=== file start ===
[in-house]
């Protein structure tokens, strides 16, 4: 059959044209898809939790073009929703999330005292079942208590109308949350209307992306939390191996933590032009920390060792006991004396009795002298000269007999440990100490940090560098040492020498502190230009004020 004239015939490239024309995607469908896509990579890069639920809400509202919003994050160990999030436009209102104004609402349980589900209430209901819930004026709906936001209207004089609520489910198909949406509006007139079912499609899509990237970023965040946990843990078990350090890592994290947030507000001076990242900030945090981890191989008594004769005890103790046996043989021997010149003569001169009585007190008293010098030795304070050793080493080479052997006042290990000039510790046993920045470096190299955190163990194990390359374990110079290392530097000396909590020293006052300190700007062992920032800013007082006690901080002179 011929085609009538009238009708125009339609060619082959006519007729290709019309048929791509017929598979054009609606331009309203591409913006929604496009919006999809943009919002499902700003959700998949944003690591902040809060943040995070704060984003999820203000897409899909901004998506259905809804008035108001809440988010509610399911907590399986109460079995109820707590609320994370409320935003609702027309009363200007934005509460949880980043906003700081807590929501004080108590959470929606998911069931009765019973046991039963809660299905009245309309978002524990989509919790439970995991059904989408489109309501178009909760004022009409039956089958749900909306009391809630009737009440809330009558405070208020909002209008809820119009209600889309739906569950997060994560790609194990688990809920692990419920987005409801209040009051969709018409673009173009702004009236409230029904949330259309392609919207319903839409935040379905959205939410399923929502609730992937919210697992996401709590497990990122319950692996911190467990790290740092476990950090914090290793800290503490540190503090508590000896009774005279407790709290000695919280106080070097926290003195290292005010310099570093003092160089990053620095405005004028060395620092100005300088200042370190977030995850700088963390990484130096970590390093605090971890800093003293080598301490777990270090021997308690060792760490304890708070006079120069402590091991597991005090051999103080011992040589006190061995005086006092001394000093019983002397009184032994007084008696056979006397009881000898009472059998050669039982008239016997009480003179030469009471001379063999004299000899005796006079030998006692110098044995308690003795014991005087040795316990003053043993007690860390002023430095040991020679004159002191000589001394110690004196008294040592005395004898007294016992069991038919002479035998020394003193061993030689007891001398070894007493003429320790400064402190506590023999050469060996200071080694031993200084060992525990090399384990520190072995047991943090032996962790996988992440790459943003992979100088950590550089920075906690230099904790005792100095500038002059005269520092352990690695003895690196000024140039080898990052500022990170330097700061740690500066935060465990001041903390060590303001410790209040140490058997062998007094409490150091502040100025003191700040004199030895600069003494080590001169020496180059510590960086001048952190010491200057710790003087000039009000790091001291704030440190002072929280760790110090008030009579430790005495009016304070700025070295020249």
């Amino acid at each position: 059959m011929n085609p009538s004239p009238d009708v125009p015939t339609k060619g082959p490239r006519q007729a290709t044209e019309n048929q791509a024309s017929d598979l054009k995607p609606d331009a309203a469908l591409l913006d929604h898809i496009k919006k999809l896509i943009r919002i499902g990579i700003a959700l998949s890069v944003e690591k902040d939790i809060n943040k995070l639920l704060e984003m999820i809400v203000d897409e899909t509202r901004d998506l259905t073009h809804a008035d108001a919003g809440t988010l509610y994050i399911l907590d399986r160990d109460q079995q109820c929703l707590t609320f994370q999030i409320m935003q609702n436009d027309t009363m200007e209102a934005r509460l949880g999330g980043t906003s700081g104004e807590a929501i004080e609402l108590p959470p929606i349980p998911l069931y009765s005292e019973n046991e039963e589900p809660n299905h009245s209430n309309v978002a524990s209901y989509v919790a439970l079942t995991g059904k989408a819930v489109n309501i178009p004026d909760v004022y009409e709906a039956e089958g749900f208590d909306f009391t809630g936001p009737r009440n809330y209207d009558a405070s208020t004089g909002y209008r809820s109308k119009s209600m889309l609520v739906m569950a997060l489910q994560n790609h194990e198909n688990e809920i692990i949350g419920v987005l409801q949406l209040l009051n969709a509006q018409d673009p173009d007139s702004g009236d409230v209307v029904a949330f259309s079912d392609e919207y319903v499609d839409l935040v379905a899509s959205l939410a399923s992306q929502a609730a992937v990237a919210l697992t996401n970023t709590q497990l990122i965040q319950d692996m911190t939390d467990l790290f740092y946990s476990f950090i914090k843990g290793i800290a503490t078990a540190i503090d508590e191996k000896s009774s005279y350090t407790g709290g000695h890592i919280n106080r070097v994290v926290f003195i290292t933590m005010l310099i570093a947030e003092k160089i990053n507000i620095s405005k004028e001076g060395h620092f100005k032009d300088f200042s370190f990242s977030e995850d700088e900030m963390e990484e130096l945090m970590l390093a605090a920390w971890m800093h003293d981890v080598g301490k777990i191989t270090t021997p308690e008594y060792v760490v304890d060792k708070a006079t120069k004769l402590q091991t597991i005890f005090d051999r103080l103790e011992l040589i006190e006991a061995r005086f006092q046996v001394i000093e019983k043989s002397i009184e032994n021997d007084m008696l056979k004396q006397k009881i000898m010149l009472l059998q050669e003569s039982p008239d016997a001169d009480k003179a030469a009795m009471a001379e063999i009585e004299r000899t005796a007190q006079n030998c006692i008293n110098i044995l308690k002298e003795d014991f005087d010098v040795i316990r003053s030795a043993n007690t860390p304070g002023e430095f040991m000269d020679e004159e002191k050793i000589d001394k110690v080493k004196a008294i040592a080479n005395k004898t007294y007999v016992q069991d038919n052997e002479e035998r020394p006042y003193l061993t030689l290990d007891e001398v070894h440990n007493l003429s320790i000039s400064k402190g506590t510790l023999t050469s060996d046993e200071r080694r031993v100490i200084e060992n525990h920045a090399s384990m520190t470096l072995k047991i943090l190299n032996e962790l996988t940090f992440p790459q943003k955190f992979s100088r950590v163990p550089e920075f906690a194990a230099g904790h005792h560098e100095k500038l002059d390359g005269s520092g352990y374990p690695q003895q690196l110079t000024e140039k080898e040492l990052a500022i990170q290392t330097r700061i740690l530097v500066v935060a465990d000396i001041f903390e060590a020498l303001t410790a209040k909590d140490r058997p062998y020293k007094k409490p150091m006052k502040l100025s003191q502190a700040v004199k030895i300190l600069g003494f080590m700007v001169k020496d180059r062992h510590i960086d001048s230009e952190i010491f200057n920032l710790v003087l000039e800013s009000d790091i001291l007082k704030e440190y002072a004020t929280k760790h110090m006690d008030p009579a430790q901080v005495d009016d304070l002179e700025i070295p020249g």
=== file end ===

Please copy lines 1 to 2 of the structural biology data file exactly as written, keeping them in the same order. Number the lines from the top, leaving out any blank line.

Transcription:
[in-house]
């Protein structure tokens, strides 16, 4: 059959044209898809939790073009929703999330005292079942208590109308949350209307992306939390191996933590032009920390060792006991004396009795002298000269007999440990100490940090560098040492020498502190230009004020 004239015939490239024309995607469908896509990579890069639920809400509202919003994050160990999030436009209102104004609402349980589900209430209901819930004026709906936001209207004089609520489910198909949406509006007139079912499609899509990237970023965040946990843990078990350090890592994290947030507000001076990242900030945090981890191989008594004769005890103790046996043989021997010149003569001169009585007190008293010098030795304070050793080493080479052997006042290990000039510790046993920045470096190299955190163990194990390359374990110079290392530097000396909590020293006052300190700007062992920032800013007082006690901080002179 011929085609009538009238009708125009339609060619082959006519007729290709019309048929791509017929598979054009609606331009309203591409913006929604496009919006999809943009919002499902700003959700998949944003690591902040809060943040995070704060984003999820203000897409899909901004998506259905809804008035108001809440988010509610399911907590399986109460079995109820707590609320994370409320935003609702027309009363200007934005509460949880980043906003700081807590929501004080108590959470929606998911069931009765019973046991039963809660299905009245309309978002524990989509919790439970995991059904989408489109309501178009909760004022009409039956089958749900909306009391809630009737009440809330009558405070208020909002209008809820119009209600889309739906569950997060994560790609194990688990809920692990419920987005409801209040009051969709018409673009173009702004009236409230029904949330259309392609919207319903839409935040379905959205939410399923929502609730992937919210697992996401709590497990990122319950692996911190467990790290740092476990950090914090290793800290503490540190503090508590000896009774005279407790709290000695919280106080070097926290003195290292005010310099570093003092160089990053620095405005004028060395620092100005300088200042370190977030995850700088963390990484130096970590390093605090971890800093003293080598301490777990270090021997308690060792760490304890708070006079120069402590091991597991005090051999103080011992040589006190061995005086006092001394000093019983002397009184032994007084008696056979006397009881000898009472059998050669039982008239016997009480003179030469009471001379063999004299000899005796006079030998006692110098044995308690003795014991005087040795316990003053043993007690860390002023430095040991020679004159002191000589001394110690004196008294040592005395004898007294016992069991038919002479035998020394003193061993030689007891001398070894007493003429320790400064402190506590023999050469060996200071080694031993200084060992525990090399384990520190072995047991943090032996962790996988992440790459943003992979100088950590550089920075906690230099904790005792100095500038002059005269520092352990690695003895690196000024140039080898990052500022990170330097700061740690500066935060465990001041903390060590303001410790209040140490058997062998007094409490150091502040100025003191700040004199030895600069003494080590001169020496180059510590960086001048952190010491200057710790003087000039009000790091001291704030440190002072929280760790110090008030009579430790005495009016304070700025070295020249």